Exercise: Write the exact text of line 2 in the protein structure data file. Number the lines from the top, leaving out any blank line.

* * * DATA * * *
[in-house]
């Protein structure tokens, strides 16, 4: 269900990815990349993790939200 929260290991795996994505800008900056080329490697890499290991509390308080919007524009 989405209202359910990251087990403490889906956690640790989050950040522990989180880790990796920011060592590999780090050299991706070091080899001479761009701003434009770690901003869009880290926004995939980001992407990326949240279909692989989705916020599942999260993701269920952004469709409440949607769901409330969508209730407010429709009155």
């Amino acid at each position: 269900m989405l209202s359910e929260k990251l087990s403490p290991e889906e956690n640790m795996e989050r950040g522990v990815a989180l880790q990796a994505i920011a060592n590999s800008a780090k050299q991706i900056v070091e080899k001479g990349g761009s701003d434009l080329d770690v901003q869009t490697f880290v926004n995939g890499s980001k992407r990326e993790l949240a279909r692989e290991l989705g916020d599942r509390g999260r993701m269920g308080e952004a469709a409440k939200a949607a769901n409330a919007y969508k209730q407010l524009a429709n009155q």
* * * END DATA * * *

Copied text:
């Protein structure tokens, strides 16, 4: 269900990815990349993790939200 929260290991795996994505800008900056080329490697890499290991509390308080919007524009 989405209202359910990251087990403490889906956690640790989050950040522990989180880790990796920011060592590999780090050299991706070091080899001479761009701003434009770690901003869009880290926004995939980001992407990326949240279909692989989705916020599942999260993701269920952004469709409440949607769901409330969508209730407010429709009155």